Negative Thoughts: Several years ago when I wanted to curb my internal loop of complaining and general bitchiness, I started a practice of wearing an elastic band on my wrist. Whenever I had a negative thought about something or someone, I'd pluck the band away from the sensitive skin on the inside of my wrist and let it snap back, hard enough to smart. Then I would force myself to counter the negative thought with something positive about the particular thing that initially inspired negativity. I returned to this practice for this month. It's very effective and does immediately make me feel lighter in spirit.
Curses: I am also working really hard on curbing my swearing, especially since one of the words in my 2.5 year old's limited vocabulary is "fuck" and he uses it in perfect context. Yes, I am embarrassed and ashamed of this fact. He also started saying "Jesus Christ" when I change his poopy diaper. So I've got to get that shit under control. I tried to stop swearing when he was born, but it took him so long to talk and copy my speech that I kind of forgot he was listening the whole time and would eventually speak my words back to me. Maybe I should add another elastic band to my wrist for swears.
Complaining: I'm always trying to keep my complaining and nagging to a minimum, too. My husband accused me of both about 6 or 7 years ago, and though I vehemently disagreed with his assessment at the time--and still do--I made I concerted effort to not let anything that could be construed as complaining or nagging pass from my mind to my mouth. Not so much to please my husband, but rather to make a point that I'm not a big complainer. He never noticed. .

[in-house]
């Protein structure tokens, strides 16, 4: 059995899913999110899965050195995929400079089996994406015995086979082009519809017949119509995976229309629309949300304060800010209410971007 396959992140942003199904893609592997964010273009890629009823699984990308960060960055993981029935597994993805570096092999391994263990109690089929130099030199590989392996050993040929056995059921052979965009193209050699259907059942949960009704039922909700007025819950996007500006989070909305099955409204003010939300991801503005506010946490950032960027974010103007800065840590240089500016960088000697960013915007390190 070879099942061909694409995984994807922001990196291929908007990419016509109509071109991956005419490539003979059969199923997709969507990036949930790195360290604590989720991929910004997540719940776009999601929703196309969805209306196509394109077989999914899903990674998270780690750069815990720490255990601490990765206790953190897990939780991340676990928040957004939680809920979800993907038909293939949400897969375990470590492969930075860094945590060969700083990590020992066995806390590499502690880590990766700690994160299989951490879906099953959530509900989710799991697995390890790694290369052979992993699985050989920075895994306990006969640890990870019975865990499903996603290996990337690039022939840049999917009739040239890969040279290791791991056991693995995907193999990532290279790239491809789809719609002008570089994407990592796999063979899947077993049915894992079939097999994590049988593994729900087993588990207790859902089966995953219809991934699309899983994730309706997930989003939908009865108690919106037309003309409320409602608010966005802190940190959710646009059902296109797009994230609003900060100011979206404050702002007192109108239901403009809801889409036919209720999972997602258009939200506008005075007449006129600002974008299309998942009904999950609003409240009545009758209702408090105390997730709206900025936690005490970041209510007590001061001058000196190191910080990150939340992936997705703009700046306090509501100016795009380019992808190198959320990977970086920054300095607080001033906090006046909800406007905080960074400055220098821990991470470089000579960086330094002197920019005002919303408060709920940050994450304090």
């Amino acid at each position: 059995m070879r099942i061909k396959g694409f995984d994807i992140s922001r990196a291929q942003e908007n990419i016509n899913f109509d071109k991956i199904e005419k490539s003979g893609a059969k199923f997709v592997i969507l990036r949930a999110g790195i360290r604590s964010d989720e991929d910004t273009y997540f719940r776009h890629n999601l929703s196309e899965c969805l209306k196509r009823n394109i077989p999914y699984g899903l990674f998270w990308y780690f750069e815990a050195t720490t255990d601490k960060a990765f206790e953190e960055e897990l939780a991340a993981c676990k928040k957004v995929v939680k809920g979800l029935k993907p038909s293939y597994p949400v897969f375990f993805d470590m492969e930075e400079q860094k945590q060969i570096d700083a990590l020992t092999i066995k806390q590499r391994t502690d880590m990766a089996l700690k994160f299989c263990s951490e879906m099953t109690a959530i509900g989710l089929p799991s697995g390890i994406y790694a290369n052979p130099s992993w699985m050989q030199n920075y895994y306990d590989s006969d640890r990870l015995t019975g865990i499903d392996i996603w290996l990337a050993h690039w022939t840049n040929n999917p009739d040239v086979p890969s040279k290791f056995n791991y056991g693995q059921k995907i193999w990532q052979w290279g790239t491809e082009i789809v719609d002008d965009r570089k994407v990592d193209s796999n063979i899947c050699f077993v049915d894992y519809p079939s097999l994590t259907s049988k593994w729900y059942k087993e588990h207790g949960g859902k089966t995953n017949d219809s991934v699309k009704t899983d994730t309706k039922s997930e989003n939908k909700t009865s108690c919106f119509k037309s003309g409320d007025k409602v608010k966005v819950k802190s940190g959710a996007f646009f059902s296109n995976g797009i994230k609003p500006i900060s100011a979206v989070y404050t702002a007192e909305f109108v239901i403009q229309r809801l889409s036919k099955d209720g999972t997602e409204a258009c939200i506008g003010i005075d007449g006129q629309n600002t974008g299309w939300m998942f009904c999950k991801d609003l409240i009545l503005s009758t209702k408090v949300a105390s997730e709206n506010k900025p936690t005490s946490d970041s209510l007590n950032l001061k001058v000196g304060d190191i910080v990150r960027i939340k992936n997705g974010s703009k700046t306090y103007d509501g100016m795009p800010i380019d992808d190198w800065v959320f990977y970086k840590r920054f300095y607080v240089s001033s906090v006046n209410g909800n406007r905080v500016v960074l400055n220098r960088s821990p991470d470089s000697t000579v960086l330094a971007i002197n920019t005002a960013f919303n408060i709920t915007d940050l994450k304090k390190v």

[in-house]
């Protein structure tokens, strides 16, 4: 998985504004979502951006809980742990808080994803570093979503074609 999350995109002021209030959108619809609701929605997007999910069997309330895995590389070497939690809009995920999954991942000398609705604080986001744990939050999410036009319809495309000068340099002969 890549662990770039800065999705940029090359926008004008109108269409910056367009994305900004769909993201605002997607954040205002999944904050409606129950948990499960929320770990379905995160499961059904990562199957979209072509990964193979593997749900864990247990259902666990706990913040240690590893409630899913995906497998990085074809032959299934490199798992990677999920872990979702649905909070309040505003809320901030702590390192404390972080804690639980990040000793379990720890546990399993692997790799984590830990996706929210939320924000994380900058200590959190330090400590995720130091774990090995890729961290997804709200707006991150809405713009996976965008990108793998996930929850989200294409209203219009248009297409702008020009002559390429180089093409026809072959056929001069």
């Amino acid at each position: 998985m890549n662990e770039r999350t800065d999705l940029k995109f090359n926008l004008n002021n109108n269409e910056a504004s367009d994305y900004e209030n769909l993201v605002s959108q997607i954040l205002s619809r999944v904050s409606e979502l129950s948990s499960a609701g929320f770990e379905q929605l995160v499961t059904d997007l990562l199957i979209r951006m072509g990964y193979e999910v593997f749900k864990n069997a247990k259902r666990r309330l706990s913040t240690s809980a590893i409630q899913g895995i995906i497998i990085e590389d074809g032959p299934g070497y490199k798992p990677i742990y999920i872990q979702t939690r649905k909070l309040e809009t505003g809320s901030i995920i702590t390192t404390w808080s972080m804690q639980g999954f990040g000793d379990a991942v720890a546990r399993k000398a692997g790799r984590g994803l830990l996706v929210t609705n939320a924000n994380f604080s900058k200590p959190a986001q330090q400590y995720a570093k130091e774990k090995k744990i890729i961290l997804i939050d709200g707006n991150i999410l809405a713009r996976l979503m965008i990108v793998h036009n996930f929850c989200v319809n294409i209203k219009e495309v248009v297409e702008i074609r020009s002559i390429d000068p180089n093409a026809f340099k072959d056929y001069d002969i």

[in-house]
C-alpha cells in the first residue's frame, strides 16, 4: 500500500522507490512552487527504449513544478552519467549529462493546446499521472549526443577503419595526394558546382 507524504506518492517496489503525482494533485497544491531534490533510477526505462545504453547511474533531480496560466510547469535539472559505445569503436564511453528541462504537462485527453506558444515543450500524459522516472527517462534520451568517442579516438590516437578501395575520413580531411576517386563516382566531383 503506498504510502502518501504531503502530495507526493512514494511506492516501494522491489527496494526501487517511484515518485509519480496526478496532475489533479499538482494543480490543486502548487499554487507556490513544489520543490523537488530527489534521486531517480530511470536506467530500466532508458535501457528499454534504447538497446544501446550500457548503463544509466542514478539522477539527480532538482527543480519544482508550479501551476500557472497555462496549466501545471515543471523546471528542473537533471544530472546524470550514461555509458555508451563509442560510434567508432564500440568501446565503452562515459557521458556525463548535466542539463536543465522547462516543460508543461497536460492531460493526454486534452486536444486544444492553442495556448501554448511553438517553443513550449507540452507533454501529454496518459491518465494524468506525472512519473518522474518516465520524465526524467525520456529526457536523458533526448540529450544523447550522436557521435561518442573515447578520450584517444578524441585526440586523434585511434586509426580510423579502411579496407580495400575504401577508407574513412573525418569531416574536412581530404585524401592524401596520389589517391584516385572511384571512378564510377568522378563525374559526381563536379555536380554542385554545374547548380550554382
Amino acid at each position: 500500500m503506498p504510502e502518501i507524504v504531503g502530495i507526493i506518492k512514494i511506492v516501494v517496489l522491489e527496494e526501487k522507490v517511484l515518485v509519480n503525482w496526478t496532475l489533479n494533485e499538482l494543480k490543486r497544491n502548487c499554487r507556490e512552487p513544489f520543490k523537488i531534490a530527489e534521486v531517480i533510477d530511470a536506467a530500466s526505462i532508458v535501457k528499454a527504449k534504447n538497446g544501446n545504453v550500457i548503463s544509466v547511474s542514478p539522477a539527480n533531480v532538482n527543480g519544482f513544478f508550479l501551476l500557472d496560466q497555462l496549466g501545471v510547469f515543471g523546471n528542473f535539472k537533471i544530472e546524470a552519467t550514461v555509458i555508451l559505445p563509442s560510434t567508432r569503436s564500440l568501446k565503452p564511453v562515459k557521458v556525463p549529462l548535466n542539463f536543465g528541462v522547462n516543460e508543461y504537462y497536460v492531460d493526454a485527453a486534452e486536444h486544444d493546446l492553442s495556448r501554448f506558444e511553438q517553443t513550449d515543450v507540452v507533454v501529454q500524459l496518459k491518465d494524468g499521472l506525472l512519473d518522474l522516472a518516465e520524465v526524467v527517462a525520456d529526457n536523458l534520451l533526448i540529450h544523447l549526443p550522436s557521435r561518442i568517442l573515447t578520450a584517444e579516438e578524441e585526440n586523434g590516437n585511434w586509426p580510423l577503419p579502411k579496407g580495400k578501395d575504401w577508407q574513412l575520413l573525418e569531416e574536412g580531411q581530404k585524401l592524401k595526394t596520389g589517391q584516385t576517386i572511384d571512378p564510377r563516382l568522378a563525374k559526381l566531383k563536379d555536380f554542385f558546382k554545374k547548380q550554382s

Gossip: This week (the second time around) I was on a trip with my best girlfriends, and we sometimes fall into the habit of gossiping when we're together, which is something that I'm very conscious of trying not to indulge in too much. I thought it would be a challenge to avoid it with them, but it wasn't at all. Maybe our lives are so much richer these days that we don't have to rely on shady gossip to keep us entertained anymore.
Week 3: Leave myself alone (to be purely with myself)
This might be my favorite weekly challenge of this whole project so far.
I pretty much always just want to be left alone by other people--their nagging, needing, whining, questioning, etc. But I do all of this to myself, too, internally. I criticize and beat myself up constantly, and it sounds like a nice relief to leave myself the F alone for a week.
One such opportunity arose on a beautiful Saturday afternoon. It was cool and gorgeous and I had no obligations. I knew I should go for a run, but I just didn't feel well--low energy, cramps. I knew I should have taken advantage of free time on the weekend to be productive: catching up on this blog, or housework, or planning next week, or emailing clients.
But instead, I rested.
I gave myself a break, refused to engage in self-loathing or guilt, and laid down on my bed, indoors, and read a useless book sample that I'm not even going to buy. Total waste of a Saturday afternoon and I don't give a shit.
Week 4: Spend an hour peeling an orange (to be purely in the moment and task)
But THIS, this task has brought me to my knees. It's ultimately what derailed my month of living Saucha back in the summer (when oranges were in season and it was comfortable to sit outside in the sun for an hour while peeling one) and I still haven't gotten to it this time around, either. It's sad, really, that I can't just do one thing for one hour of one day of the entire month. It's a totally worthwhile activity. A great way to spend an hour. But I just can't do it. And that's a problem.
I bought an orange.
I wanted to do it.
The orange rotted.
I'll try again and write about it someday.
UPDATE: I bought 3 new oranges last week. They are still sitting on my counter.
UPDATE 2 : Those oranges rotted, too, and now I'm just wasting money and food.